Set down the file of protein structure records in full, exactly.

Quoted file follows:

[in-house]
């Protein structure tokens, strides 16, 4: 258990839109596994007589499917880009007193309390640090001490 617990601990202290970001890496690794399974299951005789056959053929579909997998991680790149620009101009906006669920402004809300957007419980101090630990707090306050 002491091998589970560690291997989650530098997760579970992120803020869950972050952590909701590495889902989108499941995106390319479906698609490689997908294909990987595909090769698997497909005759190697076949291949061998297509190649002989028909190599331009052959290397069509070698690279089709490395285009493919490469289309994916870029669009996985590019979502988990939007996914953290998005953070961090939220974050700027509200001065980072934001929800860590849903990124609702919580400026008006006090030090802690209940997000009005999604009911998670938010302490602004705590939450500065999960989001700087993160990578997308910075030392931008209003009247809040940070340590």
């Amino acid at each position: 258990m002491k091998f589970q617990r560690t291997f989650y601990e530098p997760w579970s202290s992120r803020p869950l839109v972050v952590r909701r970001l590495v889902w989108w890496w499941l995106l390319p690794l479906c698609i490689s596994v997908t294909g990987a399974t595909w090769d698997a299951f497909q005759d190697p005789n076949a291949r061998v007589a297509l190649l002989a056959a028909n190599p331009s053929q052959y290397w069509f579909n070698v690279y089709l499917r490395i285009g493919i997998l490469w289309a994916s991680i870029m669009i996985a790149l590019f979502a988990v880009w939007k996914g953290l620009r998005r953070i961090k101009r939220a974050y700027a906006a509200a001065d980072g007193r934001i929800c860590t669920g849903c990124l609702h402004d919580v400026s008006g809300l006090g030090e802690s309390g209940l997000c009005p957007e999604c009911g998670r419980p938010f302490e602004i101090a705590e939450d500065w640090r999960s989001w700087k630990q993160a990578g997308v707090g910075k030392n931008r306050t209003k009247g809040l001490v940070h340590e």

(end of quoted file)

[in-house]
């Protein structure tokens, strides 16, 4: 258990839109596994007589499917880009007193309390640090001490 617990601990202290970001890496690794399974299951005789056959053929579909997998991680790149620009101009906006669920402004809300957007419980101090630990707090306050 002491091998589970560690291997989650530098997760579970992120803020869950972050952590909701590495889902989108499941995106390319479906698609490689997908294909990987595909090769698997497909005759190697076949291949061998297509190649002989028909190599331009052959290397069509070698690279089709490395285009493919490469289309994916870029669009996985590019979502988990939007996914953290998005953070961090939220974050700027509200001065980072934001929800860590849903990124609702919580400026008006006090030090802690209940997000009005999604009911998670938010302490602004705590939450500065999960989001700087993160990578997308910075030392931008209003009247809040940070340590």
């Amino acid at each position: 258990m002491k091998f589970q617990r560690t291997f989650y601990e530098p997760w579970s202290s992120r803020p869950l839109v972050v952590r909701r970001l590495v889902w989108w890496w499941l995106l390319p690794l479906c698609i490689s596994v997908t294909g990987a399974t595909w090769d698997a299951f497909q005759d190697p005789n076949a291949r061998v007589a297509l190649l002989a056959a028909n190599p331009s053929q052959y290397w069509f579909n070698v690279y089709l499917r490395i285009g493919i997998l490469w289309a994916s991680i870029m669009i996985a790149l590019f979502a988990v880009w939007k996914g953290l620009r998005r953070i961090k101009r939220a974050y700027a906006a509200a001065d980072g007193r934001i929800c860590t669920g849903c990124l609702h402004d919580v400026s008006g809300l006090g030090e802690s309390g209940l997000c009005p957007e999604c009911g998670r419980p938010f302490e602004i101090a705590e939450d500065w640090r999960s989001w700087k630990q993160a990578g997308v707090g910075k030392n931008r306050t209003k009247g809040l001490v940070h340590e």